The Japanese tea ceremony

The Tea Ceremony Chanoyu, also known as Chado or Sado ("The Way of Tea"), is one of the most known traditional Japanese arts.
The tea tasted and prepared is Matcha, green tea powder.
Permanently codified by Sen no Rikyu, the famous Tea Master, this art continues the tradition founded by the Zen monks and is based on the concept of Wabi-cha, in the pursuit of the beauty of simplicity and sobriety.
The Japanese Tea Ceremony is based on four basic concepts: Harmony, Respect, Purity and Tranquility.
The ceremony takes place in small wooden buildings located in gardens adorned with water and rocks.
The tea room and the tools express a real sense of simplicity, in pursuit of true refinement.
The ritual involves the host who prepares the tea and guests, following strict rules of dress and etiquette. The teahouse includes a tea room, a small waiting room and a path that crosses the garden. The basic tools used are the tea bowl (Chawan), the tea container (Chaire), the bamboo whisk (Chasen) and the bamboo tea-scoop (Chashaku).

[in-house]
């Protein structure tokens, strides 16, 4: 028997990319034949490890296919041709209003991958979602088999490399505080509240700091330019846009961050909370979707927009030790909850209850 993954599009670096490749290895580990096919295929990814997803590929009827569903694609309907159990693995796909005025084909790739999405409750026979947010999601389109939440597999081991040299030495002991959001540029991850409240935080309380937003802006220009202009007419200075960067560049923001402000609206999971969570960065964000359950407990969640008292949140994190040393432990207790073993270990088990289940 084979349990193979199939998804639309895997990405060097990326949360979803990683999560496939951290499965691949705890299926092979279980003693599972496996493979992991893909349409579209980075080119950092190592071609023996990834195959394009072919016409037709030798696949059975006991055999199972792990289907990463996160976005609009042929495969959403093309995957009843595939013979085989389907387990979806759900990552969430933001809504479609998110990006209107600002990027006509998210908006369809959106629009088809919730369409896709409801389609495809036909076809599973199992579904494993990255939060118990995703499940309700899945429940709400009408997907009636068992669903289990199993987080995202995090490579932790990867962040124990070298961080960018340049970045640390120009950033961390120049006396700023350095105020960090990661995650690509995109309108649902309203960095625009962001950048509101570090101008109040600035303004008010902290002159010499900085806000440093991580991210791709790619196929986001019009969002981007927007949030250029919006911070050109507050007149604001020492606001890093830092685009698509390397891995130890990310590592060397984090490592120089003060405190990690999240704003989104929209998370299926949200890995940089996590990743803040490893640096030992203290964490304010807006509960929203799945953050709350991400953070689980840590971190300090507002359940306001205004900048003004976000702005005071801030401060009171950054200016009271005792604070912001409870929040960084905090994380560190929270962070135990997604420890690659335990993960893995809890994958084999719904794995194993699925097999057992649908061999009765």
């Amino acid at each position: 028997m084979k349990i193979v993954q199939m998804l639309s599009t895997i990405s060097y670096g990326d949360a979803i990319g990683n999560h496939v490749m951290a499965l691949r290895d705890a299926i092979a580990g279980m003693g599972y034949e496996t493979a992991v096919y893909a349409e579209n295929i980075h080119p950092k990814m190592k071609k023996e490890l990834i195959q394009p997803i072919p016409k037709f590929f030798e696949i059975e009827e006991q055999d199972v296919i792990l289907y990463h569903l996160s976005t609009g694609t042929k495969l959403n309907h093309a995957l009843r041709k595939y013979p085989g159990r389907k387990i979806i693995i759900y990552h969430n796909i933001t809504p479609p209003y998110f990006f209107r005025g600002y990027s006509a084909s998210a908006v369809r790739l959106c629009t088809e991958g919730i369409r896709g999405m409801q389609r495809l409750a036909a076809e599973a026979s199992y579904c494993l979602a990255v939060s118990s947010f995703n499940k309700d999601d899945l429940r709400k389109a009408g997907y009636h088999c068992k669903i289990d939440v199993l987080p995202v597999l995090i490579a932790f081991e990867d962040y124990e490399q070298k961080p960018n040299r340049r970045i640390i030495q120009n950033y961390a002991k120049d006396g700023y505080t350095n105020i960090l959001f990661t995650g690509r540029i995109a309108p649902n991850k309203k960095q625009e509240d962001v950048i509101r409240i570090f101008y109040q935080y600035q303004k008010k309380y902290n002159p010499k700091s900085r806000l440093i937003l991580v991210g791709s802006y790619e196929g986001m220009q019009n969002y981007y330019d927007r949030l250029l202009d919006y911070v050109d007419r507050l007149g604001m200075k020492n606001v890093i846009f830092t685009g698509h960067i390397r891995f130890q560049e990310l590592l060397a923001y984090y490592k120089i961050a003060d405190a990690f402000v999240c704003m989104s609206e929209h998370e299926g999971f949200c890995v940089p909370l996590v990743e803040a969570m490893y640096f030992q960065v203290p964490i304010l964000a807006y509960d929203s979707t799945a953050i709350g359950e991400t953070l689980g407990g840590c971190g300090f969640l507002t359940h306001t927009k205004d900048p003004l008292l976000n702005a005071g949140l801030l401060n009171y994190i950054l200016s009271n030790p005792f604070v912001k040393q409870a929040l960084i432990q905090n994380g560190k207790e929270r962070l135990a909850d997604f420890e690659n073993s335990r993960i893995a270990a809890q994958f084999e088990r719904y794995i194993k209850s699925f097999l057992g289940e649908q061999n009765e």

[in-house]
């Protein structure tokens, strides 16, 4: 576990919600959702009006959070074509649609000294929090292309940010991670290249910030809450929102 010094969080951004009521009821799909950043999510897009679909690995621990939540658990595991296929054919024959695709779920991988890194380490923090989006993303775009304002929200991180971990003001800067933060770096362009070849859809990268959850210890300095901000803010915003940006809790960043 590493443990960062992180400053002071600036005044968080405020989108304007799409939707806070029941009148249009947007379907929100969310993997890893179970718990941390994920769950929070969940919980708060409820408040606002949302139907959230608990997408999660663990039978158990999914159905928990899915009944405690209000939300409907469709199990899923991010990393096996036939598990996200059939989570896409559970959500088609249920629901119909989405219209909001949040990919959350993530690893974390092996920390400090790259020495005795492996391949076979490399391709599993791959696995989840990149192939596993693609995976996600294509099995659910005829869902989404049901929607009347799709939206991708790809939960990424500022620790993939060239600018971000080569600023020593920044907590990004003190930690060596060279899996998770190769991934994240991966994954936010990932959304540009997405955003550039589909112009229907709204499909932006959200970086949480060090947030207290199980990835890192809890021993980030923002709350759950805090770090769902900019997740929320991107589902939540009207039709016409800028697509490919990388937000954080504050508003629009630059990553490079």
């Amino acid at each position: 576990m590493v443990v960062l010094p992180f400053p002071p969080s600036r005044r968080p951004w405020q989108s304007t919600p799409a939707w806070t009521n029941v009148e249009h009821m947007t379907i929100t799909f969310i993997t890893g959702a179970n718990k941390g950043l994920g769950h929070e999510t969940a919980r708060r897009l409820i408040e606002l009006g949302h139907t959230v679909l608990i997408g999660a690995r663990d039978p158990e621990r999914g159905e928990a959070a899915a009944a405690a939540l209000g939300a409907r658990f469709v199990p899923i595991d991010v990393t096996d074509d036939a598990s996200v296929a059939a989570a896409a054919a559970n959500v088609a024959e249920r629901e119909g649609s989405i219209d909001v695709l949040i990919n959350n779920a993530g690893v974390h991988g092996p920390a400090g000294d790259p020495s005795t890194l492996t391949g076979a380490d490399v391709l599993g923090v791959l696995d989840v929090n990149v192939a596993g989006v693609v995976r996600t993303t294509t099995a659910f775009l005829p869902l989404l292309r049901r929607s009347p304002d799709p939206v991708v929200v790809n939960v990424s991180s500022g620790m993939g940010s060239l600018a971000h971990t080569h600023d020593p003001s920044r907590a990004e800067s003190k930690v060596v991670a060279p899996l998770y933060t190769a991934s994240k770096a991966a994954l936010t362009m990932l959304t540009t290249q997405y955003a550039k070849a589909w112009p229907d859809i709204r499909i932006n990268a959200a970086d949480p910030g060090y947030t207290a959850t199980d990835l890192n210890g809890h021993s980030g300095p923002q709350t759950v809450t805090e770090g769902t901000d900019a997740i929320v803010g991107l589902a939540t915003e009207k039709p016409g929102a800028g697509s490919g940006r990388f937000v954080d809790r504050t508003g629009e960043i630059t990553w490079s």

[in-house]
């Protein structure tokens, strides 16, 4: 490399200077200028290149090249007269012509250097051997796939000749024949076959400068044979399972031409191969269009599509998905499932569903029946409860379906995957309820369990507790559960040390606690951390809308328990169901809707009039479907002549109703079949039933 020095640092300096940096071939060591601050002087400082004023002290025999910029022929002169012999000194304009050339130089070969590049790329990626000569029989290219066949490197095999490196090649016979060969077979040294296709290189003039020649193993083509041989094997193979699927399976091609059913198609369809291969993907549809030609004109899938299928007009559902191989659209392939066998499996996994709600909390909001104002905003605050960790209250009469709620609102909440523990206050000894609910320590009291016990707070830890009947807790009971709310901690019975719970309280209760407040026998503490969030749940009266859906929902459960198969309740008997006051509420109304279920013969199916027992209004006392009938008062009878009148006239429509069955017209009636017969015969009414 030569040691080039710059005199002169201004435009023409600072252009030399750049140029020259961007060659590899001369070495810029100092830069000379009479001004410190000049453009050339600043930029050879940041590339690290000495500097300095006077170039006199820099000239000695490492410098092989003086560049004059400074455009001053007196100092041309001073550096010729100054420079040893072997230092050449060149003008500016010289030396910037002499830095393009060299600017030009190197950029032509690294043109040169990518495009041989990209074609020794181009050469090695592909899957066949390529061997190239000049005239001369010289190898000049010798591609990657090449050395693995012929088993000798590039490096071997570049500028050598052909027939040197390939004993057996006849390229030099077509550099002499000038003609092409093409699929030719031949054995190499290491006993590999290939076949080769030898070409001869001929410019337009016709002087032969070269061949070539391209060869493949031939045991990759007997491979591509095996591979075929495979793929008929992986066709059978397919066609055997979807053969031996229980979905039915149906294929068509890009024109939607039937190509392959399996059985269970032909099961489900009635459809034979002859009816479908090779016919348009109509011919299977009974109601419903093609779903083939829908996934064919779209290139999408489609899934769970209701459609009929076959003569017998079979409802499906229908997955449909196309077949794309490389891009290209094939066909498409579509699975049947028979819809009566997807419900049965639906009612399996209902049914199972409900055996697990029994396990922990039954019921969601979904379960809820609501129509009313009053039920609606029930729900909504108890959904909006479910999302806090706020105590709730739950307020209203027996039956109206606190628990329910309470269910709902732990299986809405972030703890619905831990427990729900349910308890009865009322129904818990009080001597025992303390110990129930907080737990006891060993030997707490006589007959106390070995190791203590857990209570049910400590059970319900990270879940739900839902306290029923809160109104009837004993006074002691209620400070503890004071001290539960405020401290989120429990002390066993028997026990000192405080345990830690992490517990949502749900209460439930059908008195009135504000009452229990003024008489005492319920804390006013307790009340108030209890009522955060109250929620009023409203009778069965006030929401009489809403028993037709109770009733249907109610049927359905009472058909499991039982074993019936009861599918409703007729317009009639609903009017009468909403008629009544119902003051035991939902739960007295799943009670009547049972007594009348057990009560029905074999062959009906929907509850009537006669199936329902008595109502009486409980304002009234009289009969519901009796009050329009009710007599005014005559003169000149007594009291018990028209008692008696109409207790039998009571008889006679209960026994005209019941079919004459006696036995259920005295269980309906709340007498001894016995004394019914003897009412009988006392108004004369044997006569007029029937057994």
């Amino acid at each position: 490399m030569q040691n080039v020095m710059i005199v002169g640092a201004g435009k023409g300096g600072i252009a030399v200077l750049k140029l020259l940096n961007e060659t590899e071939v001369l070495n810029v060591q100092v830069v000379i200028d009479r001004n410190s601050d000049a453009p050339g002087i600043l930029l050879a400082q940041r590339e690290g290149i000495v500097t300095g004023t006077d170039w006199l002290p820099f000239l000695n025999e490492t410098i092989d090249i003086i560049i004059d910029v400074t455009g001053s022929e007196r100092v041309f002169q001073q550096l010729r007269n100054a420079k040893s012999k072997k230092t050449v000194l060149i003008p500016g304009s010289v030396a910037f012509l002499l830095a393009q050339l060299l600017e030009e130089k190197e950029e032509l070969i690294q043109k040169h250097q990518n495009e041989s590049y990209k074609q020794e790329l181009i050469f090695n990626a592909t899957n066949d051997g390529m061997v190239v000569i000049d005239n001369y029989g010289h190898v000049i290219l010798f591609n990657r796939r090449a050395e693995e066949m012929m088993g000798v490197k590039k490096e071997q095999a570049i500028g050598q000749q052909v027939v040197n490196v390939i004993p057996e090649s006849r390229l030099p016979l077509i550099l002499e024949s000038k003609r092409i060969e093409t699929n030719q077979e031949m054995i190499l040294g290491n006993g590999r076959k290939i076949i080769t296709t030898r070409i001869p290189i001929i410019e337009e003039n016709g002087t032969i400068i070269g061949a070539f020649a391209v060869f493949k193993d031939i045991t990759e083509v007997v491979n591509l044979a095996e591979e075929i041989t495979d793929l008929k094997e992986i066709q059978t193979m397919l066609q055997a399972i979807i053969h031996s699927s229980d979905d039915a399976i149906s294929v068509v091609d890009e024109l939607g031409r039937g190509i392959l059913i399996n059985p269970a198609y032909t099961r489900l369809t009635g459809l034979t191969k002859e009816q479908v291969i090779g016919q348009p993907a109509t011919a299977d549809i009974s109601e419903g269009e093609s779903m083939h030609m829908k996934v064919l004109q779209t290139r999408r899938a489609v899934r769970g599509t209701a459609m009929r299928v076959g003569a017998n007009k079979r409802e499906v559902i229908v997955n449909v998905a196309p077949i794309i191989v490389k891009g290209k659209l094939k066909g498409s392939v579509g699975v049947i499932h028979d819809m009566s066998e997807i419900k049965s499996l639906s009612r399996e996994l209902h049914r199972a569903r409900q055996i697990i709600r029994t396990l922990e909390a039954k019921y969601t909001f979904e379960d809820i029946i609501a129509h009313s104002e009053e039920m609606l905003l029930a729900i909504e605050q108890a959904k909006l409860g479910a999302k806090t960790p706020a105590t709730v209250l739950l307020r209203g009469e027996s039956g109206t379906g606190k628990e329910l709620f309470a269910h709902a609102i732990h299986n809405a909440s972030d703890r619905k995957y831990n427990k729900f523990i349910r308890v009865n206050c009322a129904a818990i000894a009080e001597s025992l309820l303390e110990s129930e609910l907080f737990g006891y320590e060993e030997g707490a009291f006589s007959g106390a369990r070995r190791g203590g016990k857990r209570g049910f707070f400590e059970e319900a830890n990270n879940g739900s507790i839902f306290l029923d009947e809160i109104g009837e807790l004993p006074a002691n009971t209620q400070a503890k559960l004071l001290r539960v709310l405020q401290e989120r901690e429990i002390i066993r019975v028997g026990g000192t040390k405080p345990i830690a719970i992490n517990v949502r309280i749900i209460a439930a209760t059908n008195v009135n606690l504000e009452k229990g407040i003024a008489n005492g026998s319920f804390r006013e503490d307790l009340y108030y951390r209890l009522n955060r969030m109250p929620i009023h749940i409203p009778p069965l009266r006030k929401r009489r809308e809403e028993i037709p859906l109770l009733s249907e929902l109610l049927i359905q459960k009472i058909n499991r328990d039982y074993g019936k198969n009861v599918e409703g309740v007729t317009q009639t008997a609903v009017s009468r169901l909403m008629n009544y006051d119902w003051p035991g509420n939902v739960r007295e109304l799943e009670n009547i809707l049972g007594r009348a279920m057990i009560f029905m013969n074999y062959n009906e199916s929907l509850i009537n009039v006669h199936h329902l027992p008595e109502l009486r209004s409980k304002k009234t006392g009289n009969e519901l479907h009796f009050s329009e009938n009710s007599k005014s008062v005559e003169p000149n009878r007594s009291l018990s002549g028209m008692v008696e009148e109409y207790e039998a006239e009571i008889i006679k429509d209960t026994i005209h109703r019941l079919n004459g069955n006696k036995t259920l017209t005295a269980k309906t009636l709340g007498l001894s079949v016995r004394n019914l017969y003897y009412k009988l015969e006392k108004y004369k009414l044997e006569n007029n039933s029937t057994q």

The complete ceremony lasts four hours: during the first part, the host serves a light meal of seven courses (Keiseki), followed by an interval and then the ceremony.
During this, the host serves Koicha, a thick tea, and Usucha, a lighter tea. He washes the bowl and wipes it with a particular cloth tissue, cleans the scoop and the whisk. After that, he picks up the tea powder from the tea container and pours it into a bowl, adds the hot water and whisks until getting the so-called "jade foam".
The guests come to pick it up on their knees, bow down, and put the bowl in the palm of their left hand, supporting it with the right. After a sip, the guest praises the aroma, wipes the point from which he drank and passes the bowl to the second guest, who drinks and wipes the bowl in the same way.